I want to put to rest the idea that producing more oil in the US won’t lower the price of oil. Increasing the amount of oil produced WILL result in a price of oil lower than it would have been without the additional production. To argue otherwise is just economically ignorant. It is also true that other market forces might cause the price of oil to increase despite an increase in production.
I think it’s disingenuous to argue that drilling and producing more oil won’t decrease the price without also admitting that the price would be even higher without the additional production.
Elementary Economics Alert!
There is a “Law of Supply” and a “Law of Demand”. They are two separate things.
The law of supply says that (all other things being equal) as the price of a good increases, the quantity of that good offered by suppliers increases. (The “all other things being equal” part is important.)
The law of demand says that (all other things being equal) as the price of a good increases, demand for that good decreases. (Again, the “all other things being equal” part is important.)
These two laws affect each other, creating self correcting feedback loops. As the price of “A” increases more “A” is produced, but at the same time demand for “A” decreases. When demand for “A” decreases, the price of “A” drops, which causes a decrease in supply. As the price of “A” drops, demand increases again, causing the price to go up and an increase in the supply of “A”. And it goes on in a never ending, very confusing cycle.
Now, lets look at oil.
The price of oil has increased. According to the law of supply we should see suppliers increasing output. According to the law of demand consumers should be using less oil. We HAVE seen consumers decreasing their demand for oil. People are driving less and buying more fuel efficient cars. Also, oil production has increased worldwide by a few percent.
So why is the price of oil still going up?
Here’s where that part about all other things being equal comes in.
One thing that isn’t equal is the value of the Dollar. According to the Federal Reserve, the US Dollar has lost 30% of it’s value in the last six years. The price of oil in Dollars would have increased just because the Dollar is worth less than it used to be.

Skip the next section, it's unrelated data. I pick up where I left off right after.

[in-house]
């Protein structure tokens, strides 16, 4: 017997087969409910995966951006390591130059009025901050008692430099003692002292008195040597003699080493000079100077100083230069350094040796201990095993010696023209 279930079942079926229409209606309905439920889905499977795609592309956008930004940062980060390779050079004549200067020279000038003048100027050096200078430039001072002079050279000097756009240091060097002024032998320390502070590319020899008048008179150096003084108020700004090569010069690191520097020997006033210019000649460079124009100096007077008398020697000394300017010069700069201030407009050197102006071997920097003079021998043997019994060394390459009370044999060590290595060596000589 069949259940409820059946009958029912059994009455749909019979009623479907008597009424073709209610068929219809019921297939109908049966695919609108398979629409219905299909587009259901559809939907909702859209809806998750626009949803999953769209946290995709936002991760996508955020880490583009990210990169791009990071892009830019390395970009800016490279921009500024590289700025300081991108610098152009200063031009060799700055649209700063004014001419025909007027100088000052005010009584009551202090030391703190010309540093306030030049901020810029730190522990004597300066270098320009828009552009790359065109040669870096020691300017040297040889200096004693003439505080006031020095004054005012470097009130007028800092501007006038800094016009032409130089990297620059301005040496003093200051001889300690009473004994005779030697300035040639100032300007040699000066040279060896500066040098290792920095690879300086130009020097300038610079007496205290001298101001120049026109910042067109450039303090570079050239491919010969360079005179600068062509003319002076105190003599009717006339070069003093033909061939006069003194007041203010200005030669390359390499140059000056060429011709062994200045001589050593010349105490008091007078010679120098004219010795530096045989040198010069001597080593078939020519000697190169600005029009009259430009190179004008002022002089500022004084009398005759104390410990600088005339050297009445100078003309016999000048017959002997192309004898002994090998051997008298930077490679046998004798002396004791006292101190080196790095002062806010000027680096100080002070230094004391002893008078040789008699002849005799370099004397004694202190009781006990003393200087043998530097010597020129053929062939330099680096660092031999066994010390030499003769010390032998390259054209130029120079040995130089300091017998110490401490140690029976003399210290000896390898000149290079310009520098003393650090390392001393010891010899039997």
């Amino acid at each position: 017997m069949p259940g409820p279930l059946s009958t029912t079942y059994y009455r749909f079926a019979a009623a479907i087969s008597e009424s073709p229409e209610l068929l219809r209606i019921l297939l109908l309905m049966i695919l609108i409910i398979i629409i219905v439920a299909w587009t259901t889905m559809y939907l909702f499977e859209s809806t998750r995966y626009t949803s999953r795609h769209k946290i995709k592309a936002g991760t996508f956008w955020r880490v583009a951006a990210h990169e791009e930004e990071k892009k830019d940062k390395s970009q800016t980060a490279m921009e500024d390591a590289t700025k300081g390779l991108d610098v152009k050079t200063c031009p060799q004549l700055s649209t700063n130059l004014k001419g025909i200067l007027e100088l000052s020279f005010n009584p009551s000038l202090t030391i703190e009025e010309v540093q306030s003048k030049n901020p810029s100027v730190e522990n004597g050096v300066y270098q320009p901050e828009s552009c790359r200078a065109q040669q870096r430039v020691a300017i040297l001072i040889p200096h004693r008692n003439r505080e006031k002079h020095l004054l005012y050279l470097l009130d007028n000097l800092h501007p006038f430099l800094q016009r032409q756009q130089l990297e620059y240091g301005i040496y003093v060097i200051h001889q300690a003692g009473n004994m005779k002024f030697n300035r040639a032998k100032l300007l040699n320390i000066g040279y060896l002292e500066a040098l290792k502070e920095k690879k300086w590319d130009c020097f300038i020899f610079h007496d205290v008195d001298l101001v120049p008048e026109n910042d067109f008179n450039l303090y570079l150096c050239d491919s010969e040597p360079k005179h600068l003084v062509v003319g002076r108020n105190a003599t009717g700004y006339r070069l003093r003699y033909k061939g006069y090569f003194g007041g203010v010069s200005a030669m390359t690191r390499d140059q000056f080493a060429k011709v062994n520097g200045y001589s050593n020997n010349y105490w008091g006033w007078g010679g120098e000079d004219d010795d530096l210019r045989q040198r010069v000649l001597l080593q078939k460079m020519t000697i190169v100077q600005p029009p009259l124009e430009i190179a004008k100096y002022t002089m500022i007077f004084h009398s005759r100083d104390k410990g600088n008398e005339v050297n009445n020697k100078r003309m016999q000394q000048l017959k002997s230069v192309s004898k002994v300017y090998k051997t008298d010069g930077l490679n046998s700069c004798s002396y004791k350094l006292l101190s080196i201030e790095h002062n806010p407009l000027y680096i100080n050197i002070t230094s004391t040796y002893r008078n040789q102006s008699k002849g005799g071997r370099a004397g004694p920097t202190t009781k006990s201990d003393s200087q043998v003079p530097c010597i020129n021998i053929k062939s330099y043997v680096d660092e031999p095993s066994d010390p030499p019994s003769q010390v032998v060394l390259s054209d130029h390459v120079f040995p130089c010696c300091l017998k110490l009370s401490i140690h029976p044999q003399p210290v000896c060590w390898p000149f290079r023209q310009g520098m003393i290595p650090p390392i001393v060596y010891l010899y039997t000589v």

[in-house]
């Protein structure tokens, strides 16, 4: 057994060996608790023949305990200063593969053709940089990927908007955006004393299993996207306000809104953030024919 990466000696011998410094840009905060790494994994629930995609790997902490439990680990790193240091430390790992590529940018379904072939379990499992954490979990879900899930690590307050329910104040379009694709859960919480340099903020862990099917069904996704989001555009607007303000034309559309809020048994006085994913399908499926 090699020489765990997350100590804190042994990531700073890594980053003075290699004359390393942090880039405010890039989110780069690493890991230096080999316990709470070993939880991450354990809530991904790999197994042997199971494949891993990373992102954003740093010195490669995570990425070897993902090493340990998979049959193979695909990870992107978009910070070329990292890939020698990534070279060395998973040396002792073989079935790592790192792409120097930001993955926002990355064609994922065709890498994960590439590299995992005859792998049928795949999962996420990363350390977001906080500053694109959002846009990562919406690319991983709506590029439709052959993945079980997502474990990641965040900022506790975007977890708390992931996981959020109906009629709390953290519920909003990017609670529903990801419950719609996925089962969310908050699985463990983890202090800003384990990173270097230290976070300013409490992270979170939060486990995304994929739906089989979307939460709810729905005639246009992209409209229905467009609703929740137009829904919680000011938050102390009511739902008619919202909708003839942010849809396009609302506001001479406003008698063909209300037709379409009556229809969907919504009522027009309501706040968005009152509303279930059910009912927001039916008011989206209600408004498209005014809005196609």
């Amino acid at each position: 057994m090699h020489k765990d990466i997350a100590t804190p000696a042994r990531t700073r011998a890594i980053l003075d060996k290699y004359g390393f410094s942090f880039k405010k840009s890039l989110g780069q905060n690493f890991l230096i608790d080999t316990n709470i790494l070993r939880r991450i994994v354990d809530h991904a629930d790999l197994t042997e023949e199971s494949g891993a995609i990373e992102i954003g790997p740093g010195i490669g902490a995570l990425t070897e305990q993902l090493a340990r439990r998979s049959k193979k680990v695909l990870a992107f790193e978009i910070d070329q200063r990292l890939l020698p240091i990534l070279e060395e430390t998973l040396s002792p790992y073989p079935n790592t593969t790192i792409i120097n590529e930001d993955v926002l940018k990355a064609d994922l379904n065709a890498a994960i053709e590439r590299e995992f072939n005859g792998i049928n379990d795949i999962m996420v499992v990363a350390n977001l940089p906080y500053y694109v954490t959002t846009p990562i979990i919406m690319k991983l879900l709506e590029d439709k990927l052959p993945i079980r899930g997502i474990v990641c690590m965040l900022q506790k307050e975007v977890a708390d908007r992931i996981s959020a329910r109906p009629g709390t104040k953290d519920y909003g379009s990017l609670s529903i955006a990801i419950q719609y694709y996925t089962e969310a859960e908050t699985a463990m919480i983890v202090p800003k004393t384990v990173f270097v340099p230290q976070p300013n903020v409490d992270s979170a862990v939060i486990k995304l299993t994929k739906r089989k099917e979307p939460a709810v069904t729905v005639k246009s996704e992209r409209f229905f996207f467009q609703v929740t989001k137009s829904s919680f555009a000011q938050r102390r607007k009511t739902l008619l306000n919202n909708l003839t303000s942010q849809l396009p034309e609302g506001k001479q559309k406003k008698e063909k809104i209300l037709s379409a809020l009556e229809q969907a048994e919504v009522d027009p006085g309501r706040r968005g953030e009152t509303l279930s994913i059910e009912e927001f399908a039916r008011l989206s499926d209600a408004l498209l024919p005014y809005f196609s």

There’s also a lot of money chasing oil futures. In fact, what we are seeing is an oil price bubble similar to the housing bubble and the .com bubble. The oil bubble will pop and oil prices will fall.
Current estimates of the post bubble oil price are around $50 – $70 per barrel. Just like the 70’s and the 80’s, the current high oil prices will drop and the press will be whining about the oil glut just like they did then. The more insane oil prices get, the sooner the bubble will burst.
Imagine you run an oil company. You know all the economic facts and you know what your production capacities are. You know the current prices are an aberration and in a short time the price will fall.
Do you want to spend a lot of money opening up new oil fields so they’ll come on line just in time for an oil glut?
Neither would I.
That said, I think the laws that restrict oil production in places like ANWR and off the coasts of Florida and California are stupid. The time to develop oil fields isn’t at the peak of a bubble, but during a glut before the next oil shock. The environmental fears are groundless and the fact is that someday those fields WILL be developed for oil production. It’s just a matter of time.
Cross Posted at Alan C. Andrews